Five Common Mistakes Made by Driver Risk Managers … and How to Avoid Them

17th November 2021


Managing road risk as an employer can be a minefield – with the added complication that, as a director, you may be liable to prosecution if anything goes wrong. And with 40,000 injury collisions a year involving those driving for work and 65,000 a year if commuters are included, there is a high chance something could go wrong.

More than a dozen videos are now freely available from the National Highways Driving for Better Business (DfBB) campaign, to help navigate the legal responsibilities facing employers.

Recorded over a three-day Health and Safety Conference, the videos pull together all the key strands of managing road risk, with a range of experts providing practical advice. The series includes a keynote presentation from Kanwal Kanda who heads up the transport sector at the Health and Safety Executive (HSE), introducing revised guidance for any organisation that employs staff who drive or ride for work followed by a panel discussion involving HSE, the Department for Transport and DfBB.

DfBB Campaign Manager Simon Turner outlines the nature of driving for work and says there are five common mistakes made by fleet managers:

  • Failing to comply with Duty of Care legislation – mainly through lack of awareness – and gaps in understanding responsibilities among certain levels of employees.
  • No proper vehicle defect system in place. “One in three cars and half of all vans fail their MoT at the first attempt,” he says. “If the vehicle hasn’t been checked on the day of the MoT, you can bet it wasn’t checked on the other 364 days.” He points out, for instance, that the DVSA is carrying out more compliance checks on vans, with the typical fine being around £970.
  • Failing to identify high-risk drivers, citing one driver who successfully persuaded a judge not to withdraw his licence as he would not be able to get work as a mobile tyre-fitter. The driver had 54 points. Fleet managers can avoid this via pre-employment checks, collecting collision records and making use of telematics data on driving style.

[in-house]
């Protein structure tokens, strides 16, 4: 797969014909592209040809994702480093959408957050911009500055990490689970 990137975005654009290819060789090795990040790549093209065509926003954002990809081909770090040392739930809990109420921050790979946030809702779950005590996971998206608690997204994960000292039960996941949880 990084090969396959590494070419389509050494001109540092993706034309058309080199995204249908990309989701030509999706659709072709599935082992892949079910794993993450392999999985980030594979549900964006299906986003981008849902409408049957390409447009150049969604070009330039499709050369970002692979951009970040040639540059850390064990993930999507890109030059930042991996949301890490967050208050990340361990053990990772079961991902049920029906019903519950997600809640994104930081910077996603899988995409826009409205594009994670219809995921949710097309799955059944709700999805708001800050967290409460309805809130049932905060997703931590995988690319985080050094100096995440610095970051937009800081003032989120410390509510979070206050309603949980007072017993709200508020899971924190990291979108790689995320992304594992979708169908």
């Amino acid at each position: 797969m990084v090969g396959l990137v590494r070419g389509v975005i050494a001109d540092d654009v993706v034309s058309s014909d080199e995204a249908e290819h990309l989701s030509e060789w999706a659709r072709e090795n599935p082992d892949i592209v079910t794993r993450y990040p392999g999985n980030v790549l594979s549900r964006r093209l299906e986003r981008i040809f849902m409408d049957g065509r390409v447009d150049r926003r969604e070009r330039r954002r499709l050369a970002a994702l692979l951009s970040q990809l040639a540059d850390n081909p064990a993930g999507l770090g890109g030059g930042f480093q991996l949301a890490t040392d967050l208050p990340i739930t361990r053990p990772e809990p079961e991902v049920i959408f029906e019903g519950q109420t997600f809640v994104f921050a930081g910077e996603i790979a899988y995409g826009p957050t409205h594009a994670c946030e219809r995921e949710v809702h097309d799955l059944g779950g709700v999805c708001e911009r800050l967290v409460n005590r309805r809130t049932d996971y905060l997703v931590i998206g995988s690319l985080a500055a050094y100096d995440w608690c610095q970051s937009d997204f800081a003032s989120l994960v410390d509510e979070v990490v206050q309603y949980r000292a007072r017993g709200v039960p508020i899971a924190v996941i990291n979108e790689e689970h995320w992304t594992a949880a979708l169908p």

• Relying on different data sets that are not integrated. “If and when an incident occurs, that’s not the time to realise gaps in data.”
  • And finally, a lack of appropriate management information. “Set baselines from which to improve,” he says. “If you’re not measuring it and not monitoring it, you’re not managing it.”

Additional videos feature:

  • revised guidance from HSE which has not been updated since 2014 and now includes sections on telematics, powered two-wheelers, and what employees they can expect from their employer
  • guidance on preventing incidents in commercial fleets and the importance of managing van fleets to the same standards of HGVs
  • a greater understanding of some of the key causes of crashes including driver fatigue and impairment from drink or drugs.
  • the liability of employers in managing driver hours – including a case study of a prosecution of a welding company following the death of a young trainee who had worked for 26 hours. The judge’s verdict said it showed “clear and unambiguous failure” of the firm to ensure the safety of its employees.

Driving for Better Business has a range of free online tools to help organisations understand their responsibilities, learn where to focus priorities, identify gaps in their management processes, benchmark them against others, create improvement plans – and share successes with other organisations.

“With around 20 million vehicles being used for business journeys, including trucks, vans, company cars and grey fleet, that means every at-work driver has a 1 in 500 chance of being in a fatal or serious injury collision,” says Simon Turner. “Our mission is to improve compliance for all those who drive or ride for work by demonstrating the significant business benefits of managing work-related road risk more effectively.”

To support the videos, DfBB has produced the Employers’ Guide to Managing Road Risk

(available for editors to download here)
RoadRisk_v4.pdf‎ (5 MB‎)

The driver safety videos can be found at


Media contact: Hadstrong Becky Hadley on 07733 054839


About Driving for Better Business

Driving for work is one of the highest-risk activities that many employees undertake, whether they drive a commercial vehicle, a company car or make occasional work journeys in their own vehicle. As the gig economy continues to grow, this also means those who ride for work as well as those who drive.

Driving for Better Business is a free to access government-backed National Highways programme, delivered in partnership with RoadSafe, to help employers in the private and public sectors reduce work-related road risk, protecting staff who drive or ride for work, and others who they may share the road with.

Our mission is to improve the levels of compliance for all those who drive or ride for work by sharing good practice and demonstrating the significant business benefits of managing work-related road risk more effectively.